I'm sure this story will unfold, hopefully with someone actually taking the legal action threatened by the SoA. It's not that I want these volunteer libraries to fail, doing so would leave some communities with no library service at all.  But it needs to be understood that libraries have been run by paid, professional staff for years for a reason, that councils cannot expect to maintain the same level of service without professional leadership or by replacing paid front line staff with volunteers.  As with other action taken by library campaigners it also demonstrates just how poorly thought through the volunteer libraries have been in some areas. Councils have made fast,  ill informed decisions to slash budgets without investigating all the ramifications of their actions, actions which it seems, may not be entirely legal.

Thursday, 5 July 2012

Chartership Chat 3rd July

Tuesday's Chartership Chat had been arranged at short notice and it had no specific topic. However as normal there were plenty of people participating, some through the whole hour and some popping in and out as other commitments allowed. We even had someone from the US. 
In summary the points covered were:

  • Our expected completion dates and our current progress. Many people commented that they were struggling to fit in Chartership with it being conference season and other commitments such as courses / projects. 
  • The value of Chartership in CPD and how regularly updating PPDP can help keep you focused on your goals.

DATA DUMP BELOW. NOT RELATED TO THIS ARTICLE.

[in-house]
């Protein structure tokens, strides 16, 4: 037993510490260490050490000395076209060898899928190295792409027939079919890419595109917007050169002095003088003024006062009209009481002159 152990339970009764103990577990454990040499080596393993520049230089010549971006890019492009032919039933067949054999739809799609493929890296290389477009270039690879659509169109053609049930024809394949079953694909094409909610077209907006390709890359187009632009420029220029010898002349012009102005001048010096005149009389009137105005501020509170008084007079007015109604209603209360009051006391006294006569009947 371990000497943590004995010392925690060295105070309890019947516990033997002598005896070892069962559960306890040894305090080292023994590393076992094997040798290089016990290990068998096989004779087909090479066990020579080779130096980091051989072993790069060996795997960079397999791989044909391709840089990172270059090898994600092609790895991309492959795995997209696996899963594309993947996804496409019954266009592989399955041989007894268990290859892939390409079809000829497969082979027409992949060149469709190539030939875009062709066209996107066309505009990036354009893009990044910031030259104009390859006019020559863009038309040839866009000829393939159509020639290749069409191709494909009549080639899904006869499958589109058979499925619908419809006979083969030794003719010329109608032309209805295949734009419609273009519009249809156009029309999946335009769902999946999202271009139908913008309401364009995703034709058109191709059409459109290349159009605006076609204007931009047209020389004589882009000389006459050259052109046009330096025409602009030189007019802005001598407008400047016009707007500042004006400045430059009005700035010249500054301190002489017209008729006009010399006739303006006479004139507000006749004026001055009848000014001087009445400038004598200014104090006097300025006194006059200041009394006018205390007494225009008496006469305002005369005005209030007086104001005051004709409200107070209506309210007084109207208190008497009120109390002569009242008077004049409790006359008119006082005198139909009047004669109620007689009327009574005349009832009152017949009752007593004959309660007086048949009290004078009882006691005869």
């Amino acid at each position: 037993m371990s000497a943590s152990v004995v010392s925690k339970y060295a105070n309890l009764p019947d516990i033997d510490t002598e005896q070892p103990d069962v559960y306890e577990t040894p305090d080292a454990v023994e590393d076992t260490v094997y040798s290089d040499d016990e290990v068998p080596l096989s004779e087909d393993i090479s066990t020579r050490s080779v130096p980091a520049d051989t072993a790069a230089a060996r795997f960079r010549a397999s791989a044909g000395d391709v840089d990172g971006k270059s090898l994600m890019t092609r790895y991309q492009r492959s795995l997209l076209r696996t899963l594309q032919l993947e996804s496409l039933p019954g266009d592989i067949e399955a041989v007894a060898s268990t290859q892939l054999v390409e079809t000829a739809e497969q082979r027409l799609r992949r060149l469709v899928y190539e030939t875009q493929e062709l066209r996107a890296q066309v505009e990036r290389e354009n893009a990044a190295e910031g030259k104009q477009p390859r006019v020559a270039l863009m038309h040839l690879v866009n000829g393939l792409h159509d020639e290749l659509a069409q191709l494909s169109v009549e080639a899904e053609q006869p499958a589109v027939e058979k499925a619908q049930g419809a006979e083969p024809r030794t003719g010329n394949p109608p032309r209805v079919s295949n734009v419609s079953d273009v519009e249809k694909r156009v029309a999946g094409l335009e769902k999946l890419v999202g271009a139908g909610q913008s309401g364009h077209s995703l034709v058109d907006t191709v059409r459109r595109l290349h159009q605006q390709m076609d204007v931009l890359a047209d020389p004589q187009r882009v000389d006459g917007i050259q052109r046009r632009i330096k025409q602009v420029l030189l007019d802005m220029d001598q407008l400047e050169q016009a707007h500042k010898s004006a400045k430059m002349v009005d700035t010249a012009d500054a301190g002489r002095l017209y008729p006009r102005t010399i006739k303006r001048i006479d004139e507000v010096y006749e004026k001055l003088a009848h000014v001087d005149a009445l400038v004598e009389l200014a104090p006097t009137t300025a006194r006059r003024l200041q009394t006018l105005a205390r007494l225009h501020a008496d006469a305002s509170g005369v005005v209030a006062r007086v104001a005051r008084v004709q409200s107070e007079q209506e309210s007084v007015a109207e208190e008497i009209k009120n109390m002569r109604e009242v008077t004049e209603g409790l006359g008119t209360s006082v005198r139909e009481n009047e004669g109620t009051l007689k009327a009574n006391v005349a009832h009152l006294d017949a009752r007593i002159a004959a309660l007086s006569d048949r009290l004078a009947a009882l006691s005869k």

• The different methods people were using for recording progress and communicating with mentor - Word, Wikis, Email, Google Docs, Dropbox and PB works
  • Doing CDP23 in connection to Chartership and whether people follow the 23 weeks religiously or just dip in and out. It was commented that cpd23 could be used to show reflective practice (blog) and demonstrating use of new technology but that some people felt it was difficult to do both.
  • The value of local meet ups with other people doing Chartership, even if they are informal events.
  • A side topic on whether employers supported Chartership by offering increments (no one did!) and whether it was required for jobs.
I've been following the Chartership Chats almost since they began and although I haven't made every one I always find them a real motivator. It was no coincidence that my first participation also coincided with my Twitter debut as the chats were the main reason that I signed up.
The Chartership Chats demonstrate why you should be on Twitter. I don't know most of the people who participate in the chats and in some cases I will probably never meet them. Many come from different sectors to my own.  However I always learn something new, get some practical ideas and most importantly get a virtual kick up the back side to get some work done. It's a great opportunity to see how other people are attacking Chartership. Outside of the chats I continue to learn and share ideas with the people who participate.

If you are doing Chartership and aren't engaging with the profession on Twitter I really think you need to rethink your stance. Conferences and email lists can only be so current, Twitter is about the here and now and will enhance any experience, whether real or virtual - try searching CILIPARLG12 on Twitter of you want to see an example.